AASHTO News, 23 December 2015
US Average Retail Price for Gasoline Falls Below $2 for First Time Since 2009
Analysts had predicted it could happen, but now it’s come true: The national average pump price for gasoline slid below $2 a gallon in the week before Christmas and was at its lowest level since the 2008-09 recession.
“Drivers across the country are celebrating the historic return of cheaper gas prices,” said AAA President Marshall Doney. “The lowest gas prices in nearly seven years are a holiday gift that few consumers could have imagined when gasoline was $4 a gallon.”
AAA said it estimates cheaper gasoline prices saved U.S. drivers more than $115 billion so far in 2015, or more than $550 per licensed driver.
It also said more than two-thirds of U.S. fueling stations already are selling gas under $2 per gallon, and at least one station in each of 47 states is selling it below that level. The most common gas price nationwide on Dec. 21 was $1.899 per gallon, AAA said, about 41 cents less than at the same point in 2014.
The motor club said the falling motor fuel price comes “because there is more than enough oil and gasoline supplies around the world to meet current demand.” In addition, gas prices generally fall through early winter because people drive less during that period.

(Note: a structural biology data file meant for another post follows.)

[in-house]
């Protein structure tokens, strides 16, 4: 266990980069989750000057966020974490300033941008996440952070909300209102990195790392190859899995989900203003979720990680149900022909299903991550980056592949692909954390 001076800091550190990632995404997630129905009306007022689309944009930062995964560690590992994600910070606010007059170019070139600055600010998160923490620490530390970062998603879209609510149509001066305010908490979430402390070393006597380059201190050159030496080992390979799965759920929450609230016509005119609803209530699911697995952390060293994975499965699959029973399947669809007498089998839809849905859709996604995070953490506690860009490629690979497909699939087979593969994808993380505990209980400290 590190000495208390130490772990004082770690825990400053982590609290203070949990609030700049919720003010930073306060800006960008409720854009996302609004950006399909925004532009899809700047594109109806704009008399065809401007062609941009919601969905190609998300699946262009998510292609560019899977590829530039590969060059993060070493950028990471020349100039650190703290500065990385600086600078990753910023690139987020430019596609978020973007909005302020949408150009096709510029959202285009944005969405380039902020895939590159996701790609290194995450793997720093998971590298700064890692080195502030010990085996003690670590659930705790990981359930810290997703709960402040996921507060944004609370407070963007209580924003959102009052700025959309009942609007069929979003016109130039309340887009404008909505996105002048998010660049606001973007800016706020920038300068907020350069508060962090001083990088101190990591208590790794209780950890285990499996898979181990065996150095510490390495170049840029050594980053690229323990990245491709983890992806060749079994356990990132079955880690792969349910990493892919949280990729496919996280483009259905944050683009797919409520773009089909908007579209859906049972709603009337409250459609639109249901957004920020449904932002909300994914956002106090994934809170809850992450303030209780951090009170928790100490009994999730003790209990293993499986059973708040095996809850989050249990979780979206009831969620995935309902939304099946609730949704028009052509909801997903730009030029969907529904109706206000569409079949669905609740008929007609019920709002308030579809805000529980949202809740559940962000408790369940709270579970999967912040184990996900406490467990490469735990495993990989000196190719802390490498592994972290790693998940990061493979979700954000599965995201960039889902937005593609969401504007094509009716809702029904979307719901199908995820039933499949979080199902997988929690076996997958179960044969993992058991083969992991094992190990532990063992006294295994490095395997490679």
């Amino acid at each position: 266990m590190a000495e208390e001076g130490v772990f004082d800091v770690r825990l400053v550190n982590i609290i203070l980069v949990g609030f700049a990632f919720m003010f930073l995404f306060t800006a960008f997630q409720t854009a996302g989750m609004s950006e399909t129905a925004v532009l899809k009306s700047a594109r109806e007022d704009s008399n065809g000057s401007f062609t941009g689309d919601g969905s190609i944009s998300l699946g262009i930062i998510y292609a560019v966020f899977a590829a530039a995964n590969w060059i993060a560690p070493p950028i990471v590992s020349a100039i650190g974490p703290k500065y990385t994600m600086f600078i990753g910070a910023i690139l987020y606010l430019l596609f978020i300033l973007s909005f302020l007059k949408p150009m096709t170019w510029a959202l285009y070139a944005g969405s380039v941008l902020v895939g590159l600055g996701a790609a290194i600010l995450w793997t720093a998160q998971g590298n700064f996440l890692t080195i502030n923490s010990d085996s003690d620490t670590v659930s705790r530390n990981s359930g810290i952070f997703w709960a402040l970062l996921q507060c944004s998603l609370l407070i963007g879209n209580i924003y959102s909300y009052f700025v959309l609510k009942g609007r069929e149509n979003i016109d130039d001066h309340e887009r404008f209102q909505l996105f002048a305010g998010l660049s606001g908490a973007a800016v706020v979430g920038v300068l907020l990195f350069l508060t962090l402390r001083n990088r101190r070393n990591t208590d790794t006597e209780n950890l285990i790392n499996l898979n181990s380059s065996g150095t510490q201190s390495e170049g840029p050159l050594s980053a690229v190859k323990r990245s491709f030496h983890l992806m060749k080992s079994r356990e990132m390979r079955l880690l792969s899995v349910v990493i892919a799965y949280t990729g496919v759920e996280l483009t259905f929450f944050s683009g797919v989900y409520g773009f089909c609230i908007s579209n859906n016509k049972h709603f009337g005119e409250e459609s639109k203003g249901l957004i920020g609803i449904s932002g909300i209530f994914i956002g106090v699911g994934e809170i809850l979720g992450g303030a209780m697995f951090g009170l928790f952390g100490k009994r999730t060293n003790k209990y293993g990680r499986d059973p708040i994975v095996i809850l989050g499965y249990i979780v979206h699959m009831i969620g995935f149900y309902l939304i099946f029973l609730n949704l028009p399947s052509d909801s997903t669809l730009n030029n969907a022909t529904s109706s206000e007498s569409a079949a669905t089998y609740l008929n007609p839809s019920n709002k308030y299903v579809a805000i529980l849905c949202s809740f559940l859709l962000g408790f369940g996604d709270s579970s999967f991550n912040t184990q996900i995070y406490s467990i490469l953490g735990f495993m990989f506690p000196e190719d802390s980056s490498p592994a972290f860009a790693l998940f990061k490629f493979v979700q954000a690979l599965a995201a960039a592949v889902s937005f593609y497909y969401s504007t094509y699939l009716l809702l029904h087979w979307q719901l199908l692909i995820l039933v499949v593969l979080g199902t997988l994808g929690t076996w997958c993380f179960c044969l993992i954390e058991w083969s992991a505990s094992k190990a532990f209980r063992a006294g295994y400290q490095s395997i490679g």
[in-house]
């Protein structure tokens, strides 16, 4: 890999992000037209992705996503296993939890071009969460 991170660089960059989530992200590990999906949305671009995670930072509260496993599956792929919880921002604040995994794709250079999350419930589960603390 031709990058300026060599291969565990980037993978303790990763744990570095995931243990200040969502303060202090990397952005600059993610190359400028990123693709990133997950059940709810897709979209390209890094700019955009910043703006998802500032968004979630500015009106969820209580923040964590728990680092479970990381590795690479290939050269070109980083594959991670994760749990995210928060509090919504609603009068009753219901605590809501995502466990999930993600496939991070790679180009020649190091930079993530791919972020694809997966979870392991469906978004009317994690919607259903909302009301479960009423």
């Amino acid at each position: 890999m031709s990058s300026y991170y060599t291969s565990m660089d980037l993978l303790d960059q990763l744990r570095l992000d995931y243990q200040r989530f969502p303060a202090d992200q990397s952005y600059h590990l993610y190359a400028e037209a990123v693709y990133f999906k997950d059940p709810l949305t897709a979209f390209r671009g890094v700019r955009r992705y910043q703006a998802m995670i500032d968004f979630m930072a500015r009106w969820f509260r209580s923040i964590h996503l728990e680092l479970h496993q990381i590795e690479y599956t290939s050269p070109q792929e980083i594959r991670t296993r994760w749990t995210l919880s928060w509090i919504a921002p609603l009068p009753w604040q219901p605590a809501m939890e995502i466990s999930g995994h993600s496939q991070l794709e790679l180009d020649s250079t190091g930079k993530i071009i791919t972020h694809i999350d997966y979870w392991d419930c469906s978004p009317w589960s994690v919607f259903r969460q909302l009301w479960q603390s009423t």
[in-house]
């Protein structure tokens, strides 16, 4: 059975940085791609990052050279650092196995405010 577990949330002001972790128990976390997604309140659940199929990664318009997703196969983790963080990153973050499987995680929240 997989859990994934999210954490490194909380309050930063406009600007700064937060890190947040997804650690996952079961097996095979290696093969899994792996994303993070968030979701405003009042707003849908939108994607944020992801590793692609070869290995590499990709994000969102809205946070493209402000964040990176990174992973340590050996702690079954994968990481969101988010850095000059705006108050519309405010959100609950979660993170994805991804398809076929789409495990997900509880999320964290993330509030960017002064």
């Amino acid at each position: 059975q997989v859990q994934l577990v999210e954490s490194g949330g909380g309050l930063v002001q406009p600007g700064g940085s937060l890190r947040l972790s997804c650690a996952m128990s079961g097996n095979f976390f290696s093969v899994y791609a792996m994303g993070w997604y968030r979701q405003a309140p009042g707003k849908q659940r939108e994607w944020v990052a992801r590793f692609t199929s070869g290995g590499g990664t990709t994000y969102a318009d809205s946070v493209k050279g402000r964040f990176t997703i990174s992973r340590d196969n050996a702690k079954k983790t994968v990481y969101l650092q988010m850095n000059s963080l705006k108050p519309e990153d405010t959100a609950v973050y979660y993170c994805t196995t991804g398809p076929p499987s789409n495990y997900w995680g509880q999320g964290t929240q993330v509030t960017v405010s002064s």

“The best news of all is that there is room for prices to drop even more in the coming weeks,” said Doney.
AAA said that based on normal seasonal trends, gas prices will probably remain low through January, and could drop even further if the cost of crude oil remains weak. U.S. supplies of commercial crude oil are about 29 percent higher than a year ago, it noted, while oil prices are about $70 per barrel lower than in the summer of 2014.
However, it said that by late winter “gas prices may rise 50 cents per gallon or more as refineries conduct maintenance in advance of the busy summer driving season. The maintenance reduces fuel production and typically leads to higher gas prices.”
Even so, AAA said, the national average price in 2017 may not rise above $3 “because oil should remain abundant and relatively inexpensive.”